September 10, 2019 – As more and more Croatians emigrate for jobs in Ireland and Germany, are there well-paid Croatian jobs that are being left unfilled? Yes…
When I first moved to Dalmatia back in 2003, I became obsessed by the barter system which made society function. There did not seem to be much interest in paying tax, or indeed much interaction with State institutions at all, and some of the ‘kompenzacija’ deals were hilarious. An electrician being paid in fish or a plumber in wine were relatively common transactions, but I did wonder how my lawyer was going to get through the compensation deal he agreed to with a baker client ahead of me in the queue. From memory, it was something like five loaves of bread a day, every day, for the next three years.
And the jobs got done. It was a delightfully colourful detail to the chilled way of life and the perfect introduction to the laid-back Dalmatian way of life.
And then things changed, or perhaps it was my romantic view of things became a little less rose-tinted.
The handymen – especially the good and reliable ones – became ever harder to find. Whereas there seemed – at least to me – to be a fairer balance between supply and demand back then, the situation seems to have changed very much in recent years, where the ‘majstor’ is king and can dictate when he comes. If he comes at all.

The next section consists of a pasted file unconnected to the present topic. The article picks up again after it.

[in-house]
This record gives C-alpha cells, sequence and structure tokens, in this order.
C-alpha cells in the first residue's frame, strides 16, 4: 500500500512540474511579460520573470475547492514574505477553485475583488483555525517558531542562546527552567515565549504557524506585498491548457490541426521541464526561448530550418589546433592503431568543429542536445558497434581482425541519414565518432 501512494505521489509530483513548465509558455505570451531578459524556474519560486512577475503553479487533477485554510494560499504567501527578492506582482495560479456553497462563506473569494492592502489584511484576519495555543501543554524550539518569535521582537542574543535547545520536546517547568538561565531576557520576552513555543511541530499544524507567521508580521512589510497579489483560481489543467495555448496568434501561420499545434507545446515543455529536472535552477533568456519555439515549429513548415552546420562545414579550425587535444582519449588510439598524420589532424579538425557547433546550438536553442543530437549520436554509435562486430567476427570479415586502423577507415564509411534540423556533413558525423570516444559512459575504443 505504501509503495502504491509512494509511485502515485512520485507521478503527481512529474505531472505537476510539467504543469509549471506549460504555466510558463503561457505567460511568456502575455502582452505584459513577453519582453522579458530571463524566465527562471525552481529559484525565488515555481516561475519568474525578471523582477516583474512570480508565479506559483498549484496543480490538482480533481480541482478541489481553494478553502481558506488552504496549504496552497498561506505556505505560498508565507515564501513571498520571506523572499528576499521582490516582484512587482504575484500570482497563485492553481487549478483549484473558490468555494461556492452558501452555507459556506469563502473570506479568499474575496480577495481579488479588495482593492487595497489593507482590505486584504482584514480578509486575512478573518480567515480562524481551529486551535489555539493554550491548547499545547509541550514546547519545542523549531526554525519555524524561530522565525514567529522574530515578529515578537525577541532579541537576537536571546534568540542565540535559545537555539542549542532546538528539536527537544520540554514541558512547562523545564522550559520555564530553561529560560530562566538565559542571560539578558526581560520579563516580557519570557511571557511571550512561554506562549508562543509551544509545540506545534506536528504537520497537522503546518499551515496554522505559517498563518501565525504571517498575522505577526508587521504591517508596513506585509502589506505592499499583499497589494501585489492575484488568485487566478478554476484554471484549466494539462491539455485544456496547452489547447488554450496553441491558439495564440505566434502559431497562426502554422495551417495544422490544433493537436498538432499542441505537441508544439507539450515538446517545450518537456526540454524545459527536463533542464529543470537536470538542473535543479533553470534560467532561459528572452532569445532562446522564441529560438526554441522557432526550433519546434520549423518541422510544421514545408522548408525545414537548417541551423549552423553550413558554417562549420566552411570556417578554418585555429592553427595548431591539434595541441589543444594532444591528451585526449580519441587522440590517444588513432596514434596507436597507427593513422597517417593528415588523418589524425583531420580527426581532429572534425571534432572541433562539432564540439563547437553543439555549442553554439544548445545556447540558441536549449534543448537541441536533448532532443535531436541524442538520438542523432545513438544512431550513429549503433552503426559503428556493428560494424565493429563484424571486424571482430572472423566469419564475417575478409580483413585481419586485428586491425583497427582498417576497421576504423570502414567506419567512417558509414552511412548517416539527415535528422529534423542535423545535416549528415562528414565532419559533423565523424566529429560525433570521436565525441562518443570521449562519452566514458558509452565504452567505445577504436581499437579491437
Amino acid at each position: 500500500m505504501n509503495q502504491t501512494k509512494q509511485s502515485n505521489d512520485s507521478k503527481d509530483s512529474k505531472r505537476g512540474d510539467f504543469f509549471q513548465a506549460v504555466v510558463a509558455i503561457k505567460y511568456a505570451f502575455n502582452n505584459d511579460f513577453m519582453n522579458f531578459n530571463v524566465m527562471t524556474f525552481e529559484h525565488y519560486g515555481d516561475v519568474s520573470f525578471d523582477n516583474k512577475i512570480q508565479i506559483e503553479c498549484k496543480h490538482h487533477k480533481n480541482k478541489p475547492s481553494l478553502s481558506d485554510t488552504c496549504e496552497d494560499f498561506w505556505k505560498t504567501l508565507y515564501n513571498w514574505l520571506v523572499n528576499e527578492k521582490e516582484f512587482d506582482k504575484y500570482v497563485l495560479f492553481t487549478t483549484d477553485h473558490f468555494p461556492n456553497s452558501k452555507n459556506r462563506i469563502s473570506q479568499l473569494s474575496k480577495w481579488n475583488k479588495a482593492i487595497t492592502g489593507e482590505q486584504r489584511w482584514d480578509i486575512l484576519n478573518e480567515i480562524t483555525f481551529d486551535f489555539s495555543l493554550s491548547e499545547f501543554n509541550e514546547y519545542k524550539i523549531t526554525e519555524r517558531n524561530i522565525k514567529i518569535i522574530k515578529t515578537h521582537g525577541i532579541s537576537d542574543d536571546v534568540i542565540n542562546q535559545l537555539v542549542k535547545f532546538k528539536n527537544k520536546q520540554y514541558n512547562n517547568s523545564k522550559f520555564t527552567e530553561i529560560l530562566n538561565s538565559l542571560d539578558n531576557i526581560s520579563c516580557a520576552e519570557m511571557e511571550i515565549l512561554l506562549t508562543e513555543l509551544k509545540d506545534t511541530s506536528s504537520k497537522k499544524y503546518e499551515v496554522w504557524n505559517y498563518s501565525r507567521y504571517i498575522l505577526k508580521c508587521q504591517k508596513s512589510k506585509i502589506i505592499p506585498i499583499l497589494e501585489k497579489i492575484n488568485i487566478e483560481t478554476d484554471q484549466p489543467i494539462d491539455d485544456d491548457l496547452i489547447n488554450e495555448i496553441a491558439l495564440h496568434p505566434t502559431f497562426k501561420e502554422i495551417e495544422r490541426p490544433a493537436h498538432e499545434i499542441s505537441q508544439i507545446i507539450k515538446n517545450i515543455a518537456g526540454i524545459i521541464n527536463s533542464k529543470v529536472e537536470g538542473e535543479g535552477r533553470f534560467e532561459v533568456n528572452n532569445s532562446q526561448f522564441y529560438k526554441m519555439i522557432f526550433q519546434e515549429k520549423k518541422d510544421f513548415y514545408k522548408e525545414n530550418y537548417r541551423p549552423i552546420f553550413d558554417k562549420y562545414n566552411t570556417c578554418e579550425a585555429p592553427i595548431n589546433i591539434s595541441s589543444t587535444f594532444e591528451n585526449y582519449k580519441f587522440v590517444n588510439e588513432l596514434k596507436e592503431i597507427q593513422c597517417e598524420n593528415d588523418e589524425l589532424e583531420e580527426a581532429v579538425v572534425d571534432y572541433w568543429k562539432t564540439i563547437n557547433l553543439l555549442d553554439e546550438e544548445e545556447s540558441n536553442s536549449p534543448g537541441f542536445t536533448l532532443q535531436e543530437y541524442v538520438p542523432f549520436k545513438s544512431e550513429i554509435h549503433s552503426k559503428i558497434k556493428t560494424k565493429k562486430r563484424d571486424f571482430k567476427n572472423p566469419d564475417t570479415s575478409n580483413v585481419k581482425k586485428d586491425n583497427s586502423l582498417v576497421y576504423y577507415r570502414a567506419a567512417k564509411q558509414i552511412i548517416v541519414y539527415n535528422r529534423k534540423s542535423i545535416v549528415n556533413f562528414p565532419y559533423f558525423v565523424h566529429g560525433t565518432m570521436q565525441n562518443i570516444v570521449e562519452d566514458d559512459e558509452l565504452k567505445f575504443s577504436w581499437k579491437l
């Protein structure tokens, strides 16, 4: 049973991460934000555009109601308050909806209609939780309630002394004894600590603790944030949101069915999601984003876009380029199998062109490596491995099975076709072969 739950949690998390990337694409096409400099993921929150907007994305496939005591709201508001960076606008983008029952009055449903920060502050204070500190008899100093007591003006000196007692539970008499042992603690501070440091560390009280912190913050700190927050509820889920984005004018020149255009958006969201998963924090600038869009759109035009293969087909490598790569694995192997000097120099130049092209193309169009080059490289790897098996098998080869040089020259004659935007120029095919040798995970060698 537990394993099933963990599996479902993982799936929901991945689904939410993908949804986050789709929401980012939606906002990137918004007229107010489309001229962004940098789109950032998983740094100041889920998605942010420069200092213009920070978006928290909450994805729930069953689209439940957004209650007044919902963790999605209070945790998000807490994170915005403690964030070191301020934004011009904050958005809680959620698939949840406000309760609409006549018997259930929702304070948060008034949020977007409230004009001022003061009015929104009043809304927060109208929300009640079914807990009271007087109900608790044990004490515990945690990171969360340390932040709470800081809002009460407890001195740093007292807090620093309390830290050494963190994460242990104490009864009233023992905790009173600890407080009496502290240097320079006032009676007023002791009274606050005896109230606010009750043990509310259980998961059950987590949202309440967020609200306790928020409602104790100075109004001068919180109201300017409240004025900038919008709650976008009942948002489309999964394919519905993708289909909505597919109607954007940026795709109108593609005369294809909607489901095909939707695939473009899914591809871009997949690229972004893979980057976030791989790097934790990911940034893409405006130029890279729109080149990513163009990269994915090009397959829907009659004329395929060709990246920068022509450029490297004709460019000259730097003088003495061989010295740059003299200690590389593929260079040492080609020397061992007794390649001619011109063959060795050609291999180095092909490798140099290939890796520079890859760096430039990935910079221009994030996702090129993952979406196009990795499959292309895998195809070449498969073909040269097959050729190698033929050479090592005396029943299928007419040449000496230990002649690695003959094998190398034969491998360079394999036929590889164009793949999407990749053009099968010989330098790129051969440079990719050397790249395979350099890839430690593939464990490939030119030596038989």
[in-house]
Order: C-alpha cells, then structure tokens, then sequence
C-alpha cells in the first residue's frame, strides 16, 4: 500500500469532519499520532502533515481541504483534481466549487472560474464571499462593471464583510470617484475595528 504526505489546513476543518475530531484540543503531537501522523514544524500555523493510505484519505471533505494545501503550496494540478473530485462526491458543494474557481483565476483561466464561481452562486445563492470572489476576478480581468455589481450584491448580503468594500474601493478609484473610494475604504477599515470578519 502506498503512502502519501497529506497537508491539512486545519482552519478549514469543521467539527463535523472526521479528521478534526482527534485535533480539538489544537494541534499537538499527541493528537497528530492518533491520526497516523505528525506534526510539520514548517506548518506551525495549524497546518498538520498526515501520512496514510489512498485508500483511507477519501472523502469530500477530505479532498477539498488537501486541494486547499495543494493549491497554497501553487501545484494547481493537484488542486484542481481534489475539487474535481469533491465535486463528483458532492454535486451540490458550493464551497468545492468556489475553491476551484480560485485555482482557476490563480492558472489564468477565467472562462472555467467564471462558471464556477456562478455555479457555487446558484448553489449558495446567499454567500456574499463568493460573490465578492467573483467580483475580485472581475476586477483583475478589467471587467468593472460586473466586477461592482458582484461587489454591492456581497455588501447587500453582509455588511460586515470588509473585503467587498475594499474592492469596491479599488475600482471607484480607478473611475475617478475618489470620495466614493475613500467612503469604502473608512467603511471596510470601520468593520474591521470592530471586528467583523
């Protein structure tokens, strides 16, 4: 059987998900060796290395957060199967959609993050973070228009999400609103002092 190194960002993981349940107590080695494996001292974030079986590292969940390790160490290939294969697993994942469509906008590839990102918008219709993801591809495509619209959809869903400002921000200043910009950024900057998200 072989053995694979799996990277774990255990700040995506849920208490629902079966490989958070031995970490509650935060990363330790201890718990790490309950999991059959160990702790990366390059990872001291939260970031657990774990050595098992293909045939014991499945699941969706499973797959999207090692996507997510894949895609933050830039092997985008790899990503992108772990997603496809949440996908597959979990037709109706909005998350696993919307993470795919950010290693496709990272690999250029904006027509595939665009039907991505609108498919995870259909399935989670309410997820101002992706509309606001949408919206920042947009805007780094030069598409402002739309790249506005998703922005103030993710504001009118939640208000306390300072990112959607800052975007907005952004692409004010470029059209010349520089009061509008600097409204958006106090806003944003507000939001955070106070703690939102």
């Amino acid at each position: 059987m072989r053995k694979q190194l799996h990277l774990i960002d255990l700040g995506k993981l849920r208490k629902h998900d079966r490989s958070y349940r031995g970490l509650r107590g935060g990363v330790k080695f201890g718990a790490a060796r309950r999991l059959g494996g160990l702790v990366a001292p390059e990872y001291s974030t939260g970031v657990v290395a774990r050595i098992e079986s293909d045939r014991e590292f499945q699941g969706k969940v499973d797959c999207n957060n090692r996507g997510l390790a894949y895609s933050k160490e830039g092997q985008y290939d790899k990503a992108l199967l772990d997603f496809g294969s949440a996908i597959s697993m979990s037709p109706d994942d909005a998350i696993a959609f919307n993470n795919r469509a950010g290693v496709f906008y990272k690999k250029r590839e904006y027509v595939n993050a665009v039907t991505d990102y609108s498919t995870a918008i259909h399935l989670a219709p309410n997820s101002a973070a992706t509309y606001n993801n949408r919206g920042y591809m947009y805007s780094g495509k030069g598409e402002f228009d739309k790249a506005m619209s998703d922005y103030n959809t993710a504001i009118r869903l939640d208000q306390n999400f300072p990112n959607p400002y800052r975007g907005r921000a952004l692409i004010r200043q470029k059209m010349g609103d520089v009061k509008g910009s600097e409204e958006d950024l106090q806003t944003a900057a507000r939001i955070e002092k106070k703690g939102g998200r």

And if you need a majstor at short notice in the middle of the season… disaster!
As with other countries in the world, finding a reliable majstor was also a challenge. We were fortunate to have one such majstor who we used several times for tiling. He came, I think, from Zagreb, and would get his jobs through word of mouth. When he had enough jobs on Hvar, he would come down for a 2-3 week period. His quality was the best I have seen in Croatia, his prices (75 kuna per m2) also the best, but what really made him stand out was his reliability. He would say the number of days the job would take and what time he would come. He was never a minute late, and he always finished ahead of schedule.
He was also the exception.